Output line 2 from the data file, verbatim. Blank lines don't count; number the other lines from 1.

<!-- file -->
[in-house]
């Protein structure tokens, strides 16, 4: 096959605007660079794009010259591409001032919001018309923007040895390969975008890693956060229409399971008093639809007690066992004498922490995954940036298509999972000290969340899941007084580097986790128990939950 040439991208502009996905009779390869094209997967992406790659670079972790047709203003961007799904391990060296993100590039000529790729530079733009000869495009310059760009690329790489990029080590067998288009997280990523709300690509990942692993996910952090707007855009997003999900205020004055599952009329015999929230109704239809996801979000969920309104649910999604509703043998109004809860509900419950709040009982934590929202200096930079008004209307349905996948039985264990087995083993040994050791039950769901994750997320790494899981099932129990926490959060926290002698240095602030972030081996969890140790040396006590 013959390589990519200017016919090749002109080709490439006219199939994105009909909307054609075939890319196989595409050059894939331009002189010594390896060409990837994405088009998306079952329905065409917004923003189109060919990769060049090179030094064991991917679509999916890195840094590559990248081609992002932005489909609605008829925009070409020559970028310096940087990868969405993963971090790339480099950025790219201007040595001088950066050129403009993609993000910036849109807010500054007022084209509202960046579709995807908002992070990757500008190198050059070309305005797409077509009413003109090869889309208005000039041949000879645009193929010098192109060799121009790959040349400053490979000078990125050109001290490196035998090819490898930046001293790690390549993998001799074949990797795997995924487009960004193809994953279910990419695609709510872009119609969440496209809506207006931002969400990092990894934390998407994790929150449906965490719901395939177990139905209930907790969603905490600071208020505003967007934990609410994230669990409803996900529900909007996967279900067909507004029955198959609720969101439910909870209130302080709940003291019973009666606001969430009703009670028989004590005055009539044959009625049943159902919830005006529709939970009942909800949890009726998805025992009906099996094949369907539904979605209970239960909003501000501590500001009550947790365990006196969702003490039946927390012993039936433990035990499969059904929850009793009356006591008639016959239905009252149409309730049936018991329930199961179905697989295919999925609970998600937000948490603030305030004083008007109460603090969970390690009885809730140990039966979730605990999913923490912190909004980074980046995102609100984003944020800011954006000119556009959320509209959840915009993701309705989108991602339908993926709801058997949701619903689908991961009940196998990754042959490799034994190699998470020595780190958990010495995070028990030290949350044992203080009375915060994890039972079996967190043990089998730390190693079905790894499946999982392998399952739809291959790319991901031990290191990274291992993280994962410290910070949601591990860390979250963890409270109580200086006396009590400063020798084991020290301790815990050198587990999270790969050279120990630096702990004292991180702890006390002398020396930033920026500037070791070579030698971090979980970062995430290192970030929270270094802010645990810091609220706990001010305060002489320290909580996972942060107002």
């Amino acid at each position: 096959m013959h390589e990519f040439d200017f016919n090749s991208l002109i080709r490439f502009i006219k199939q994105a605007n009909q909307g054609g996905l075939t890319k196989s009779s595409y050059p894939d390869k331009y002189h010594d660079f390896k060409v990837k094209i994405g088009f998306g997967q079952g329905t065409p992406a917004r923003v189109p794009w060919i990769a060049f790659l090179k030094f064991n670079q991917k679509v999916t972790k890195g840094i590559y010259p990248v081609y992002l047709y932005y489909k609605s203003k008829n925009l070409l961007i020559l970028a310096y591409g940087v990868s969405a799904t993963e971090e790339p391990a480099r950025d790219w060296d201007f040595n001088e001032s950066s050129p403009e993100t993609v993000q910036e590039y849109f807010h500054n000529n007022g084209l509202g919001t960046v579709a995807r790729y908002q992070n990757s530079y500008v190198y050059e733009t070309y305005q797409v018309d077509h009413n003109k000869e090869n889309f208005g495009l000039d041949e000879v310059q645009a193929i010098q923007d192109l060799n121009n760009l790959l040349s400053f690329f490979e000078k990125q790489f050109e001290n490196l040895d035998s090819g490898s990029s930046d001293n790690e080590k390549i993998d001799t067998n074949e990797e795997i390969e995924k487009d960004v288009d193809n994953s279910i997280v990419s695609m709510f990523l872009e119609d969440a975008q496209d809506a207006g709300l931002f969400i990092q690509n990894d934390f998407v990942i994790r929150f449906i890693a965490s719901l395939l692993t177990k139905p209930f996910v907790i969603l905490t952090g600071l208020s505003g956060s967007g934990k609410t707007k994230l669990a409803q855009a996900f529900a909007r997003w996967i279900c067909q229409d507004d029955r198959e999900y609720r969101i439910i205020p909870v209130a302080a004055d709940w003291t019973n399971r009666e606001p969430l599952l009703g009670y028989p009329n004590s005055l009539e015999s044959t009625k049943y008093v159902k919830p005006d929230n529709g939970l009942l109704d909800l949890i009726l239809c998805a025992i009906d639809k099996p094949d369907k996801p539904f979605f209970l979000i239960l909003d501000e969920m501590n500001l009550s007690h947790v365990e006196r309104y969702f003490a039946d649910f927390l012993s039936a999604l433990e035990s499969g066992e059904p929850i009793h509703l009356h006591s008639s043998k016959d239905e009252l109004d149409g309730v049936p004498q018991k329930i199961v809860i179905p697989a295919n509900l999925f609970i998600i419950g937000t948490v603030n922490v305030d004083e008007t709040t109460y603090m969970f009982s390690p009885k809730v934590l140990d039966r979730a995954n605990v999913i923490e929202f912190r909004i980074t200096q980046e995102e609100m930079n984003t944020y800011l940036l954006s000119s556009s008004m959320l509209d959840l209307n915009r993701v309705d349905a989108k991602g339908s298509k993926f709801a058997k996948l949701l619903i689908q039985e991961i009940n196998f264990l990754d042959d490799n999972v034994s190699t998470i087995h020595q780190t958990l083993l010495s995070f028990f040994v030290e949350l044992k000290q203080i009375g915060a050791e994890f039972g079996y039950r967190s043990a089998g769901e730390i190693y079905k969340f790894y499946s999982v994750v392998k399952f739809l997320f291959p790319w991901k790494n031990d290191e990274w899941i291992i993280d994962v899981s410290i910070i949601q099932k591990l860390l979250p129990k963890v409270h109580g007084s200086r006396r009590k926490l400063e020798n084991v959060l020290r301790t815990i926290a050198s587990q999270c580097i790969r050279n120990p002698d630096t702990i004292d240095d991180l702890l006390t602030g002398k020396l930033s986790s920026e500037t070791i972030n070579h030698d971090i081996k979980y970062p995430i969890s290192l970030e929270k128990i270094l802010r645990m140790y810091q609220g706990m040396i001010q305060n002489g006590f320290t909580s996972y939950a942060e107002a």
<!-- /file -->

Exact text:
């Protein structure tokens, strides 16, 4: 096959605007660079794009010259591409001032919001018309923007040895390969975008890693956060229409399971008093639809007690066992004498922490995954940036298509999972000290969340899941007084580097986790128990939950 040439991208502009996905009779390869094209997967992406790659670079972790047709203003961007799904391990060296993100590039000529790729530079733009000869495009310059760009690329790489990029080590067998288009997280990523709300690509990942692993996910952090707007855009997003999900205020004055599952009329015999929230109704239809996801979000969920309104649910999604509703043998109004809860509900419950709040009982934590929202200096930079008004209307349905996948039985264990087995083993040994050791039950769901994750997320790494899981099932129990926490959060926290002698240095602030972030081996969890140790040396006590 013959390589990519200017016919090749002109080709490439006219199939994105009909909307054609075939890319196989595409050059894939331009002189010594390896060409990837994405088009998306079952329905065409917004923003189109060919990769060049090179030094064991991917679509999916890195840094590559990248081609992002932005489909609605008829925009070409020559970028310096940087990868969405993963971090790339480099950025790219201007040595001088950066050129403009993609993000910036849109807010500054007022084209509202960046579709995807908002992070990757500008190198050059070309305005797409077509009413003109090869889309208005000039041949000879645009193929010098192109060799121009790959040349400053490979000078990125050109001290490196035998090819490898930046001293790690390549993998001799074949990797795997995924487009960004193809994953279910990419695609709510872009119609969440496209809506207006931002969400990092990894934390998407994790929150449906965490719901395939177990139905209930907790969603905490600071208020505003967007934990609410994230669990409803996900529900909007996967279900067909507004029955198959609720969101439910909870209130302080709940003291019973009666606001969430009703009670028989004590005055009539044959009625049943159902919830005006529709939970009942909800949890009726998805025992009906099996094949369907539904979605209970239960909003501000501590500001009550947790365990006196969702003490039946927390012993039936433990035990499969059904929850009793009356006591008639016959239905009252149409309730049936018991329930199961179905697989295919999925609970998600937000948490603030305030004083008007109460603090969970390690009885809730140990039966979730605990999913923490912190909004980074980046995102609100984003944020800011954006000119556009959320509209959840915009993701309705989108991602339908993926709801058997949701619903689908991961009940196998990754042959490799034994190699998470020595780190958990010495995070028990030290949350044992203080009375915060994890039972079996967190043990089998730390190693079905790894499946999982392998399952739809291959790319991901031990290191990274291992993280994962410290910070949601591990860390979250963890409270109580200086006396009590400063020798084991020290301790815990050198587990999270790969050279120990630096702990004292991180702890006390002398020396930033920026500037070791070579030698971090979980970062995430290192970030929270270094802010645990810091609220706990001010305060002489320290909580996972942060107002």